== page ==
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Late Night 'Thank You Notes' From Jimmy Fallon

Fallon is thankful for slow walkers, people named Lloyd and the word "moist." The comedian and host of Late Night collects more than 100 nuggets of gratitude in a book called Thank You Notes. He talks with Terry Gross about giving thanks and doing impressions.
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Jimmy Kimmel: Making Late Night A Family Affair

This year, the late-night talk-show host set up camp in the 11:35 p.m. slot, which put him head-to-head with Jay Leno and Kimmel's idol, David Letterman. Kimmel has put a personal mark on his show by bringing in his family to help him make it happen.
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Rep. Lewis: 'I Gave A Little Blood Here And There'

Congressman John Lewis is a senior statesman now, but he was just 23 when he spoke at the March on Washington. He tells host Michel Martin what went through his mind during that historical moment, and what young people can learn about the movement today.
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Freedom Singer: 'Without Music, There Would Be No Movement'

The Freedom Singers, Bob Dylan, and Joan Baez were some of the people who provided the soundtrack at the March on Washington. The Freedom Singers' Rutha Mae Harris tells host Michel Martin why the civil rights movement couldn't exist without music.
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Behind March On Washington's 'Sunny Reputation,' A Deep Fear

Even though the March on Washington was nonviolent, many braced for riots. Host Michel Martin speaks with Pulitzer Prize-winning historian Taylor Branch about the story behind the march.
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Brazile & Steele: Keeping The Dream Alive

Thousands of Americans marked the 50th anniversary of the March on Washington this Saturday. Host Michel Martin talks about the weekend's events and the political future of the civil rights movement with Democratic strategist Donna Brazile and former RNC chairman Michael Steele.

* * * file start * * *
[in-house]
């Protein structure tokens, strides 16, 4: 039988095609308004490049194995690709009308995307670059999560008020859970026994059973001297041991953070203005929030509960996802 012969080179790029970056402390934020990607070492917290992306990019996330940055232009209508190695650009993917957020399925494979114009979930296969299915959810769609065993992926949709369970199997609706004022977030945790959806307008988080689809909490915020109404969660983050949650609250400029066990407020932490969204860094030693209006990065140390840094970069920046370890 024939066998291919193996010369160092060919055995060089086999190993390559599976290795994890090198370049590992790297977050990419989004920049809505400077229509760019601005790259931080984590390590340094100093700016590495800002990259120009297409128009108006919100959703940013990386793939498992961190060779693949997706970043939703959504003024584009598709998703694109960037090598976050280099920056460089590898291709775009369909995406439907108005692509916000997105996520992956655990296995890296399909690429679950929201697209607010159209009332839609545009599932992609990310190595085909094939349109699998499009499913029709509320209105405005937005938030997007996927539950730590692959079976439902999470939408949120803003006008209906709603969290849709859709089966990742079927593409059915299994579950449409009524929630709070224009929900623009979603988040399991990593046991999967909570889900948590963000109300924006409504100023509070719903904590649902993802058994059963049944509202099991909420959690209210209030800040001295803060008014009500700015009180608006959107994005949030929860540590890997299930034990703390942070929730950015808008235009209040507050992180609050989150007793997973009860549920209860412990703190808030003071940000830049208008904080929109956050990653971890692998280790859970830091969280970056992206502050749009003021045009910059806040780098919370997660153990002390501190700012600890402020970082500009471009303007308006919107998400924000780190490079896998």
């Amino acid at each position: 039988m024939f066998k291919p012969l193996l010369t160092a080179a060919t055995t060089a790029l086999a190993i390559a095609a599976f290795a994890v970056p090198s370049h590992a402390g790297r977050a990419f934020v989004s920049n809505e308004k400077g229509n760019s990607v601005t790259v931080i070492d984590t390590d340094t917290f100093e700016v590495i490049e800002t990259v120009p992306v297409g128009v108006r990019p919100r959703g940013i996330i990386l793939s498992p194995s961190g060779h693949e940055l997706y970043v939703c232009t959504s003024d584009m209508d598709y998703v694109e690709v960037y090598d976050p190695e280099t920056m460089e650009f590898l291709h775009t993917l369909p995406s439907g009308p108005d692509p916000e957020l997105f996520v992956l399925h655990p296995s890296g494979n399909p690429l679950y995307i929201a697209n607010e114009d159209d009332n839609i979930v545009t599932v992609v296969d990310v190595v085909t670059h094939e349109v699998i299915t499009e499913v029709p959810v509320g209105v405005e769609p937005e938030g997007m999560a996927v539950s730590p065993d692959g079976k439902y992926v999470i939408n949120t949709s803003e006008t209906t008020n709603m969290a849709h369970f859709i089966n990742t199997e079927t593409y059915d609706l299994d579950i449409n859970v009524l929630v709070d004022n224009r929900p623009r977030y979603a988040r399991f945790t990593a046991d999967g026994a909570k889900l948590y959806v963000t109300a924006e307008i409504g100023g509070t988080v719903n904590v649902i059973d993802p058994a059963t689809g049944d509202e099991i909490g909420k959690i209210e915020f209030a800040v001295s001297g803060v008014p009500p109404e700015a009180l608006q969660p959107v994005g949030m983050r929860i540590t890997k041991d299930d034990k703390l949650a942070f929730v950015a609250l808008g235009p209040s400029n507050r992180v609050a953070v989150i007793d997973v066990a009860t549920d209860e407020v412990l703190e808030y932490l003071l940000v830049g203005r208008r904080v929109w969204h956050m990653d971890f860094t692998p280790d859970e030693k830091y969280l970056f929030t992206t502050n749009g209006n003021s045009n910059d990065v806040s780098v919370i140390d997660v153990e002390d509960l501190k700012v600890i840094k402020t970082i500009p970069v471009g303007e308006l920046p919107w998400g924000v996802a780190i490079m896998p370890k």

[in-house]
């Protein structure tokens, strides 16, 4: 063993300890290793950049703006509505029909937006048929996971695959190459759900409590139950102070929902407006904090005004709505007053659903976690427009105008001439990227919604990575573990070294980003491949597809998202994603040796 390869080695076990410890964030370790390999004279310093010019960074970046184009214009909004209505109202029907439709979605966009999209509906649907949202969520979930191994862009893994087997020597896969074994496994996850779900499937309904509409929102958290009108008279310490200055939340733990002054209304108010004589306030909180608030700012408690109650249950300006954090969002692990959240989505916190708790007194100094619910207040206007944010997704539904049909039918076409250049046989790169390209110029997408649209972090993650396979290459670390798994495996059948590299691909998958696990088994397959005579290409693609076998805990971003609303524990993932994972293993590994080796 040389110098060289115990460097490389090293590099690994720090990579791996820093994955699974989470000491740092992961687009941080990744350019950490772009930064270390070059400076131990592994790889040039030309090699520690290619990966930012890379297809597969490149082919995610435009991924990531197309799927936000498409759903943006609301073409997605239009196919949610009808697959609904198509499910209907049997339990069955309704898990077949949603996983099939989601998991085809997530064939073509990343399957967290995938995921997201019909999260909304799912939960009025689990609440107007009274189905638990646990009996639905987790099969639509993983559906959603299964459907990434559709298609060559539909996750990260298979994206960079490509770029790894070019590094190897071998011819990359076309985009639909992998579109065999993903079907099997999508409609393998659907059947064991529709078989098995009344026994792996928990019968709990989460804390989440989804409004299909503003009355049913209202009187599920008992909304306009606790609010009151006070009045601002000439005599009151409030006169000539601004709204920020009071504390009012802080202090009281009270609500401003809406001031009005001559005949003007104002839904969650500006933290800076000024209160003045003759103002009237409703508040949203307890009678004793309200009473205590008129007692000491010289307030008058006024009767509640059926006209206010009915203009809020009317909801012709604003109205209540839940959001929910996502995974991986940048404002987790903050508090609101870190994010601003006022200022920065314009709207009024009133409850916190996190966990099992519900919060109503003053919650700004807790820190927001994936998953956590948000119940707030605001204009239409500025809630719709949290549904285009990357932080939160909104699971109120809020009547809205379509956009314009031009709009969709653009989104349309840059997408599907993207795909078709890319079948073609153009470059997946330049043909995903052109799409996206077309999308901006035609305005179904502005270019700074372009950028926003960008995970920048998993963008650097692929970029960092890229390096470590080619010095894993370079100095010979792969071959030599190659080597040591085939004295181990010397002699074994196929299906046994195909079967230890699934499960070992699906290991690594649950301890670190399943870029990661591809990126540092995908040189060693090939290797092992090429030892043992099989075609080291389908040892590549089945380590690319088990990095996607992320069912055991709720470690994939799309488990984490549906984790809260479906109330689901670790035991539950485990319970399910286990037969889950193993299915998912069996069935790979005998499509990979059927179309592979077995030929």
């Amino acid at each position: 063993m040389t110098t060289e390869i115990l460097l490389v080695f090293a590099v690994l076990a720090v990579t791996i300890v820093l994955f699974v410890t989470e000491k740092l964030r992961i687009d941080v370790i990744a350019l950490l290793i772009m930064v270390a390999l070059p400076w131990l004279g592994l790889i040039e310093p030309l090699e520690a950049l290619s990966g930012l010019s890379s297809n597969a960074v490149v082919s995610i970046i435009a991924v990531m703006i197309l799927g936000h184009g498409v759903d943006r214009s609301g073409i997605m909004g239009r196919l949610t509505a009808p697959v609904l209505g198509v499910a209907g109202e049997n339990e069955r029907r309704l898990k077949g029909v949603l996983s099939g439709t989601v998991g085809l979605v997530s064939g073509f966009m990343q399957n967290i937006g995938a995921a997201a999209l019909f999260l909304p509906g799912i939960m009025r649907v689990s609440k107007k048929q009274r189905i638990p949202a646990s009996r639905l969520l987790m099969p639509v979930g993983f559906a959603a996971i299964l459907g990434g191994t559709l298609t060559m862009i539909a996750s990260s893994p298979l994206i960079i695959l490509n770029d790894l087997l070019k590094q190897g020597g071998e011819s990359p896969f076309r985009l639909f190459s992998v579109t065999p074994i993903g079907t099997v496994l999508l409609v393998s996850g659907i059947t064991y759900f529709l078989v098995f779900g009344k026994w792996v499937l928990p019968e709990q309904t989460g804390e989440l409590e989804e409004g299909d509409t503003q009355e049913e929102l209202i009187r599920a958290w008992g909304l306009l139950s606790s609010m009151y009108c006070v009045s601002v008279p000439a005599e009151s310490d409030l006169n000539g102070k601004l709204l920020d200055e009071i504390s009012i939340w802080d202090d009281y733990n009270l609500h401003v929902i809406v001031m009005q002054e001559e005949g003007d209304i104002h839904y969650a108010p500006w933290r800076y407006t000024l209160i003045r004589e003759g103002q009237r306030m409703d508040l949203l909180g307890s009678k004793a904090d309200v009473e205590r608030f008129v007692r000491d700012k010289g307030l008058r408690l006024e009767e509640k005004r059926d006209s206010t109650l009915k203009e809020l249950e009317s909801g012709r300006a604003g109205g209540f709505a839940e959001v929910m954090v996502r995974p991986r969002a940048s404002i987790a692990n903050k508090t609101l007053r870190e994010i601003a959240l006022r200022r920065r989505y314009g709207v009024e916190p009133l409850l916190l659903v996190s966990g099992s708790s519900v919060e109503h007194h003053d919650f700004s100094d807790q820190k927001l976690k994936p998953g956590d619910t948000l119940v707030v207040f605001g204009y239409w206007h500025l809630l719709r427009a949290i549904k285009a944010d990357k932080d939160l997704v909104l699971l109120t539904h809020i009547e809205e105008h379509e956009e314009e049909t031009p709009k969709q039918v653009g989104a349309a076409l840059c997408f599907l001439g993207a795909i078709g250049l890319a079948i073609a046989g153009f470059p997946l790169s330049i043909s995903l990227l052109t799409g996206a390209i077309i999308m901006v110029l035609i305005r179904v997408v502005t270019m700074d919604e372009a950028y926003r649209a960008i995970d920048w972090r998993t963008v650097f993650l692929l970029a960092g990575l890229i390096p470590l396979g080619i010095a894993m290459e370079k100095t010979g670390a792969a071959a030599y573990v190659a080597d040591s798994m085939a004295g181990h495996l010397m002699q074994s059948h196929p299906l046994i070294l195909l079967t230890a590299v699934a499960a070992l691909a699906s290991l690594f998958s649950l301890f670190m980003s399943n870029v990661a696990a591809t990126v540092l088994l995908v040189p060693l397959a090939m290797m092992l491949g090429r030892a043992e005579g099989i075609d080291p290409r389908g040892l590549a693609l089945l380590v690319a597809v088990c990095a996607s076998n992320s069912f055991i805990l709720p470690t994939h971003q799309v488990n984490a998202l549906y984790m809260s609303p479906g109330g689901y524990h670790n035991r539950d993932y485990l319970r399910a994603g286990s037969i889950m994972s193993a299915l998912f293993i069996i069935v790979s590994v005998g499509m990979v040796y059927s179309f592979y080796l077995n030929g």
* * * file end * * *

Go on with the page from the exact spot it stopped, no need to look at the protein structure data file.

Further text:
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MLK's Dream Across Decades

John Tatum has lived through more than nine decades of history in the nation's capital, and attended the original March on Washington in 1963. He speaks to host Michel Martin about what Martin Luther King Jr.'s dream meant to him then, and how it speaks to him now.
NPR

'Pippin' Star Patina Miller Soars On Broadway

Actress Patina Miller made a splash on the theater scene in 2009 as the star of Sister Act. This year, she won a Tony Award for the Broadway revival of Pippin. She portrays Leading Player, the circus artist who guides a young prince in finding meaning and magic in his life. Miller speaks with host Michel Martin about the intense physical training and personal sacrifices that went into recreating Pippin.
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Remembering Tell Me More's Teshima Walker Izrael

Host Michel Martin pays tribute to a woman who kept Tell Me More real: NPR executive producer Teshima Walker Izrael. She passed away recently after battling cancer. Martin explains why 'attention must be paid.'
NPR

The Longest Mail Route In The Country

Jim Ed Bull is a 72-year-old letter carrier in rural Oklahoma with the a 187.6-mile route — longest in the United States. Bull talks about his route with host Rachel Martin and the truck that carries him across those long stretches of open space.

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